29 September 1571; Milan, Italy
18 July 1610; Porto Ercole, Italy
1593 - 1610
Caravaggio was a master Italian painter, father of the Baroque style, who led a tumultuous life that was cut short his by his fighting and brawling. As a child and art student, he trained in Milan under a teacher who had been taught by the great Italian painter Titian himself, and who exposed him to the great works of Leonardo de Vinci and the Lombard artists. He moved to Rome in 1592, after certain quarrels resulted in the wounding of a police officer. Rome at the time was in a period if great expansion, and the many churches and palaces being built were all in need of paintings to decorate the walls. Caravaggio also moved to Rome during the Counter-Reformation, in which the Roman Catholic Church tried to stem the rising tide of Protestantism, and was commissioning many works to elevate the social status of the Church.
He arrived in Rome starving and destitute, and immediately began working for Giuseppe Cesari, the favorite painter of the Pope, and throughout the end of the 16th century his reputation as a great painter grew. His big break came in 1599, when he was commissioned to pain the Contarelli Chapel in Rome, which was finished in 1600. after which he began receiving many commissions, both public and private. Some of his works, being controversial in subject matter (his unacceptably vulgar realistic style) and models (one of his favorite models for the Virgin Mary was a prostitute), and some of his works were returned to be painted over or fixed. Others were returned entirely, but Caravaggio always had a public willing to snatch up any painting he produced.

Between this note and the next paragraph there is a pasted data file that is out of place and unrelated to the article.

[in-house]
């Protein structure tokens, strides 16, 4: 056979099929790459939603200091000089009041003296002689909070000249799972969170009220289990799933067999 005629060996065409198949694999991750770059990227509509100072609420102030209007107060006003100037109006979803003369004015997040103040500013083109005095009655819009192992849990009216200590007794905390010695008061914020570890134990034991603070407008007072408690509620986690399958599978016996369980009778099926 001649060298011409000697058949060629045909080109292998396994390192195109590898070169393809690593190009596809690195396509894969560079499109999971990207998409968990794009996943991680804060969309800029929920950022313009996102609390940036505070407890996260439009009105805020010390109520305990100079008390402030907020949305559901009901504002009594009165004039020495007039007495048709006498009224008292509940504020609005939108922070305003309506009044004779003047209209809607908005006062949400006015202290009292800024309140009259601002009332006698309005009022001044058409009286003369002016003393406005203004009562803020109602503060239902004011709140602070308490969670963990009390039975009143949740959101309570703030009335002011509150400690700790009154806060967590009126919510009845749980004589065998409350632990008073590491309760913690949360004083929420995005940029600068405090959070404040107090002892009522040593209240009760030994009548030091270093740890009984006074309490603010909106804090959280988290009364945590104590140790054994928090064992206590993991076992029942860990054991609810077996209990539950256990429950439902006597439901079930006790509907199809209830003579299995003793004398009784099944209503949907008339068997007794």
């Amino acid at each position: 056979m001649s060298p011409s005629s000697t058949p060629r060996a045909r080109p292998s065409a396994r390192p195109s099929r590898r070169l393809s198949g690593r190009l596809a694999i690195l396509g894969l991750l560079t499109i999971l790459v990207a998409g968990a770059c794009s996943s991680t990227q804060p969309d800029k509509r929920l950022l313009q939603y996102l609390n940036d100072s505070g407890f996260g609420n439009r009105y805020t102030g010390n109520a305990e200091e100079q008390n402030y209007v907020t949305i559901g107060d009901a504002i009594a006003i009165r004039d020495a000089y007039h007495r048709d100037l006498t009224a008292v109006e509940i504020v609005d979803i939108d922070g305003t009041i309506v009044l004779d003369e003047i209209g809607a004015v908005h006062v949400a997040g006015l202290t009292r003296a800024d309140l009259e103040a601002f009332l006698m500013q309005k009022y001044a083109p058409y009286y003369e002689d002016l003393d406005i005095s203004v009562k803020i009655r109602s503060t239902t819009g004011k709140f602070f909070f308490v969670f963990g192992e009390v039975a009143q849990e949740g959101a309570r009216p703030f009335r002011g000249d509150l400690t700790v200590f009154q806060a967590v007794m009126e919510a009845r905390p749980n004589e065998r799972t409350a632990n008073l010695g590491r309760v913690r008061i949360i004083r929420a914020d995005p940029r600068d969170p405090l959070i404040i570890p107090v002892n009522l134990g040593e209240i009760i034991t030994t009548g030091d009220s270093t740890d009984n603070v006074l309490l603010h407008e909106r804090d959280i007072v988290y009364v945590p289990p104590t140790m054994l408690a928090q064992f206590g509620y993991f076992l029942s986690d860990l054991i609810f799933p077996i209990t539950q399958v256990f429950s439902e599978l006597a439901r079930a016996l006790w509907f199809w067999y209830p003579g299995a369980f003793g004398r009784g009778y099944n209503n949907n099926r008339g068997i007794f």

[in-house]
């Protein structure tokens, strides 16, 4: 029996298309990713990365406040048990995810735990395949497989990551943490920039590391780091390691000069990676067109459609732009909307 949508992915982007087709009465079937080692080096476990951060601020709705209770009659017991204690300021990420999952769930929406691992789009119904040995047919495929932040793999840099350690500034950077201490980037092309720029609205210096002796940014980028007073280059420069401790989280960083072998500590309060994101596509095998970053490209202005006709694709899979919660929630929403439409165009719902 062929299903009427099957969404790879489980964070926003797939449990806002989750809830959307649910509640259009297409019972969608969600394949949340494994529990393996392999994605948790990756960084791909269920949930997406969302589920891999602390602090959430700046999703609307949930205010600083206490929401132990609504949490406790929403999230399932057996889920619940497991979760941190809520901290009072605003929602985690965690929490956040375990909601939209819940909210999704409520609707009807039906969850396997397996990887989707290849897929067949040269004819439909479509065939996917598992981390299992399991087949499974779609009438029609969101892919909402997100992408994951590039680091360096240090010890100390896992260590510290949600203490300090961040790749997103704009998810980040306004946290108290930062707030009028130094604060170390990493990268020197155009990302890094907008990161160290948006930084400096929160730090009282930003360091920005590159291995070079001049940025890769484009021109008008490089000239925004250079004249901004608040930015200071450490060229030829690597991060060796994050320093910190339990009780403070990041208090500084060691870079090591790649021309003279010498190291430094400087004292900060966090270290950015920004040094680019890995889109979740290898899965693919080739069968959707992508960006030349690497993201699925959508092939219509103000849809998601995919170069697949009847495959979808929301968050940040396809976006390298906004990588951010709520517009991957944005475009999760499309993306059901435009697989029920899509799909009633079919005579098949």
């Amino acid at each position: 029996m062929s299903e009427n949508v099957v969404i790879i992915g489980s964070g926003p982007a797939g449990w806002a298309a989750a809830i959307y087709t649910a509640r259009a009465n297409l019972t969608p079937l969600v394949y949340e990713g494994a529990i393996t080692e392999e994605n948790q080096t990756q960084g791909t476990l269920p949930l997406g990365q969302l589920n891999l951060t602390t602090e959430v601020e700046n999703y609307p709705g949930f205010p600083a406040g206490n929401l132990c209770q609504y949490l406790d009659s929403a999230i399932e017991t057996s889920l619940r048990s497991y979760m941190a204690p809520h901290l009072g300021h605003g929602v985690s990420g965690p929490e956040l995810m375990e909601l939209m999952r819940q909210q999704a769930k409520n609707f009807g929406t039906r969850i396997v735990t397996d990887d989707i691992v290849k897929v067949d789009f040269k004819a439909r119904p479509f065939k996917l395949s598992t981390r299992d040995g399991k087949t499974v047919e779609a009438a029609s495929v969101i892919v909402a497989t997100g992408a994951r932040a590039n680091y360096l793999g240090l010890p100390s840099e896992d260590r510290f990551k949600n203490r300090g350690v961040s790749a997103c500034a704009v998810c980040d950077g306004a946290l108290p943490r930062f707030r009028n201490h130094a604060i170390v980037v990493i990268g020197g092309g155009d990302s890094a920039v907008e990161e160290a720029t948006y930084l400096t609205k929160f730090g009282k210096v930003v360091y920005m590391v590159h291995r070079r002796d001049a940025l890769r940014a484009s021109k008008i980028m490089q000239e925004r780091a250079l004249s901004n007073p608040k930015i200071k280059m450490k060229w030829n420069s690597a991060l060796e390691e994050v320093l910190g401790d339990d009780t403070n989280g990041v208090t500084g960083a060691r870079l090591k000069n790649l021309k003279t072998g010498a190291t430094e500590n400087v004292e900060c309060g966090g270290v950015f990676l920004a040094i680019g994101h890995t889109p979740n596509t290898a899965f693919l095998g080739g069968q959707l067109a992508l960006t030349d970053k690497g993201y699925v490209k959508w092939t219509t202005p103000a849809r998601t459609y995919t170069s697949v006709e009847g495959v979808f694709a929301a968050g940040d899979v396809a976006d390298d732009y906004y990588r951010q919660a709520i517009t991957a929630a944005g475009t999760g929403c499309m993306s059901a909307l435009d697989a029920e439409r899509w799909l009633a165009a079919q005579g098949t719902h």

As a street brawler, his police records and court proceedings fill many pages. In 1606, he killed a young man in a street fight and fled to Naples, where he was protected by the Colonna family. In 1608, he was arrested and put in jail for another brawl in Naples, but he managed to escape. In his flight from the law, he traveled through Milan, Syracuse, Sicily, Palermo, Malta, and Messina, continually receiving commissions. He returned to Naples to live with the Colonna family and seek a pardon from the Pope, and in 1606, an assassination attempt was made of his life, leaving his face permanently disfigured.
In the summer of 1610, he took a boat from Naples to Rome, along with three paintings as an offering of peace, seeking a pardon from the Pope. He never arrived at his destination, having mysteriously died along the way. Although his artistic technique fathered the Baroque style, he was quickly forgotten after his death. It was not until the 1920’s that his body of work began to be fully received and appreciated.